How our visualisation tech helped Shell build this huge plant

We recently supported Shell with monitoring progress on a multi-billion-dollar petrochemicals plant in Pittsburgh, Pennsylvania. It included the movement of 300 miles of pipe, more than 1,600 items of manufactured equipment, and 294 pre-assembled modules.  

The construction workforce reached its peak in 2019 with up to 8,500 workers onsite, including more than 30 contracting companies. The scale of the project meant the project team needed a digital approach to manage the flow of information across the busy site.

Shell chose iHawk, our cloud-based, IoT-enabled visualisation platform to help it make evidence-based decisions, develop and adjust execution plans, stay on top of progress and costs, ensure quality and keep people safe.

It helped with Covid restrictions

Some 700 users from Shell and over 30 contractors managed the project using the same data in real-time: in the office, on site or on mobile devices.

Shell was able to combine multiple layers of geospatial information such as Orthophotos (an aerial photograph that has been geometrically corrected such that the scale of the photograph is uniform), mesh models, ground cameras, with IoT as well as third party API integration into a single source of truth.  

This allowed the project teams to stay on track, even allowing for remote working when Covid-19 took hold, resulting in global travel restrictions and social distancing measures.

Data dilemma

The technology offered a solution to an old problem in construction: efficiently gathering, cataloguing, and managing large volumes of site inspection imagery.

Typically, this involves a combination of approaches including drones and on-the-ground 360-degree cameras, and data collection from a myriad of IoT-based field sensors.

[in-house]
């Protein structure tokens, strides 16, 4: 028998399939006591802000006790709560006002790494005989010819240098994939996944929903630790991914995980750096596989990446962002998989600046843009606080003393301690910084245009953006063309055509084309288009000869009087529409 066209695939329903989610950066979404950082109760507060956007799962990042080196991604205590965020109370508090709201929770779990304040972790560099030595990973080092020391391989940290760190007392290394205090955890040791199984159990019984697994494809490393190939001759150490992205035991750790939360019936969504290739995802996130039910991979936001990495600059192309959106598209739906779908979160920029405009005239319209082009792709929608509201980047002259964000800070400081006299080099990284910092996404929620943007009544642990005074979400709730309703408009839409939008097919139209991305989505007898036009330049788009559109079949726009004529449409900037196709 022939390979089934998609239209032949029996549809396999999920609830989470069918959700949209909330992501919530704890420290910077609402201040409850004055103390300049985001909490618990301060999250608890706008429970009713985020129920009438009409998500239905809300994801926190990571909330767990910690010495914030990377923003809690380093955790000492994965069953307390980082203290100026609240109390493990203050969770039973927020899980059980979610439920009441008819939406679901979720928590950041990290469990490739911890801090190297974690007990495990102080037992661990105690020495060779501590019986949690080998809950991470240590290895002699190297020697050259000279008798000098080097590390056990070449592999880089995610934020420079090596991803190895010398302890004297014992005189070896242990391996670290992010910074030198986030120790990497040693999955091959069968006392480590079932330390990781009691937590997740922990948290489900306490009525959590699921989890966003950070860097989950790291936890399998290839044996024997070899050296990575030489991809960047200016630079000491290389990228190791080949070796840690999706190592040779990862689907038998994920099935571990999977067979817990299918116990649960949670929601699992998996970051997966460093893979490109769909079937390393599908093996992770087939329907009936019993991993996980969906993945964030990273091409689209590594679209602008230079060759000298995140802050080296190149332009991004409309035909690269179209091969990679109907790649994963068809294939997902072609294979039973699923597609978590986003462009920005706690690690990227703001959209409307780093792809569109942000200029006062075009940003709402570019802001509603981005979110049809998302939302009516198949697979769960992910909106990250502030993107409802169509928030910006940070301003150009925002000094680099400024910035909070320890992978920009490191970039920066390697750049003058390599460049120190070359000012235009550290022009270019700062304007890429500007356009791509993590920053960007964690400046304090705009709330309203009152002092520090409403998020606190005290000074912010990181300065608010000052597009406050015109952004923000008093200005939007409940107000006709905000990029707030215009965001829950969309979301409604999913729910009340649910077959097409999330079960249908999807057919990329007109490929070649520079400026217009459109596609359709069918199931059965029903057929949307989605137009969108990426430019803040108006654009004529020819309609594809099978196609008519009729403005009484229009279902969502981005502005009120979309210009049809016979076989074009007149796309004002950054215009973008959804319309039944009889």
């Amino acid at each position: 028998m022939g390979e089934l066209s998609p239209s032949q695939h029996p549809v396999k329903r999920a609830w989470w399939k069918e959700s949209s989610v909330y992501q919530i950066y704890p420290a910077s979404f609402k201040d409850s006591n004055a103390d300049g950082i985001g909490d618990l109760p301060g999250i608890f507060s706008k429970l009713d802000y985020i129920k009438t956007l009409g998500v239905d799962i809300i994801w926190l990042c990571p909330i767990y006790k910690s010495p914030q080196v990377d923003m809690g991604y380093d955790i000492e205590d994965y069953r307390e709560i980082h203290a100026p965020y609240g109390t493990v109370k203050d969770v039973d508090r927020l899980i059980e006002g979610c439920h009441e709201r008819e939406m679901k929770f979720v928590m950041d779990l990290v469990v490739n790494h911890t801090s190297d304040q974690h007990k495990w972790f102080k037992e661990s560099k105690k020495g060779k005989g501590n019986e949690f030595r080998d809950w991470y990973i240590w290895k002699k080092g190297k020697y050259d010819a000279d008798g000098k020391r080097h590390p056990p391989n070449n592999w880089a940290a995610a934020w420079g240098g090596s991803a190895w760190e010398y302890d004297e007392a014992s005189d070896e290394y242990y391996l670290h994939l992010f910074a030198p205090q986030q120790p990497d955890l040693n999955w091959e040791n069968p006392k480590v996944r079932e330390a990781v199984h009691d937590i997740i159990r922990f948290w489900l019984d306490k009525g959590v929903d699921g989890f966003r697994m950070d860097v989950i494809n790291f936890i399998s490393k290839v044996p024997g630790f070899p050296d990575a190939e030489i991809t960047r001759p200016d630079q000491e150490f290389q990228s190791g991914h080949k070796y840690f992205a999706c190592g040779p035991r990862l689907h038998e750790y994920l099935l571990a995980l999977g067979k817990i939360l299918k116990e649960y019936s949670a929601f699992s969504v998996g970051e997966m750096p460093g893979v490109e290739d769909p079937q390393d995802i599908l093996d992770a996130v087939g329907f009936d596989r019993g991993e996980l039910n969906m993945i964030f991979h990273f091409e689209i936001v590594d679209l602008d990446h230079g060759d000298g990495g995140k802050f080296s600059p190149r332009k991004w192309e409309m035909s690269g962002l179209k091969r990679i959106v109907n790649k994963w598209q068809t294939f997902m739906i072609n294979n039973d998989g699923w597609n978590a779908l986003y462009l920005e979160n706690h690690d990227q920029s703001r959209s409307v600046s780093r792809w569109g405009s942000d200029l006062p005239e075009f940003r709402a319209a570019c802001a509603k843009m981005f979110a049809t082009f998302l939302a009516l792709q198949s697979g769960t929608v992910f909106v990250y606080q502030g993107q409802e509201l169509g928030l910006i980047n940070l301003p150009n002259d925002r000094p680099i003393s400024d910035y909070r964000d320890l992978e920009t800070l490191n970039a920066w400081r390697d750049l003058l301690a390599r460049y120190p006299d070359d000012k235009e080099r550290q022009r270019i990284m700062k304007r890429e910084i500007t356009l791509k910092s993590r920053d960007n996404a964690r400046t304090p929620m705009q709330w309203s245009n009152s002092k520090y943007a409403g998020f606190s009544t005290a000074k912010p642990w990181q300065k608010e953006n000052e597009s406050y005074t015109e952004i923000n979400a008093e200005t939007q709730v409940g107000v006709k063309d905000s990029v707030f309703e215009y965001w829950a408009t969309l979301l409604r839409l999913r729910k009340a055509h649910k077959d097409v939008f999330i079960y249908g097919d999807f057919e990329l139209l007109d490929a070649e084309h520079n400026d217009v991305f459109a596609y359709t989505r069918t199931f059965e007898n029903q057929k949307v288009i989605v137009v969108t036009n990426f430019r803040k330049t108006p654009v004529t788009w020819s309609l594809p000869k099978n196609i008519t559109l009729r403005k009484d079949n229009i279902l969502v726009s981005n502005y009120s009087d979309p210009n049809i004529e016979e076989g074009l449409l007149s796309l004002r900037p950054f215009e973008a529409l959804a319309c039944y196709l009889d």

This leaves project managers wondering how to interpret the sheer scale of data at their fingertips, and how best to update and share it.

We worked with Shell to develop a simple workflow to capture, upload, geotag and link images of equipment and data to create a multi-angle perspective on the events which take place on their construction site and when they happen. The images were then instantly shared across the project team.

Getting to grips with Gannt

This enabled real-time equipment location tracking and performance monitoring, allowing the team to plan heavy equipment moves and oversized deliveries, organise equipment staging, identify remedial issues, and manage congested laydown areas across the busy, 380-acre site.

Additionally, it solved a second common issue in the construction industry: the challenge of managing data offline using traditional Gannt charts.

By adopting a digital approach, the project teams can work from the same plans, which are instantly updated, allowing them to quickly detect space planning clashes and constraints.

From a safety perspective, iHawk’s emergency response and egress planning features meant the location of every muster point, fire extinguisher, first-aid kit, and defibrillator were clearly marked in the portal for the ease of planning, maintenance and communication.

Even contractors unfamiliar with the site layout can locate life-saving equipment at the tap of a tablet or touch of a smart phone.

A new era of data management

Large-scale construction projects demand new ways of working, and as we get used to the "new norm", many project teams are prioritising remote data management and site visualisation to not only make their operations more efficient, but to reduce the number of people that need to travel and visit a site in person.

State-of-the-art data capture methods and visualization tools can empower project managers to make better decisions and achieve better results.

Image: Shell’s new petrochemicals plant in Pittsburgh, Pennsylvania, captured by Cyberhawk’s drones

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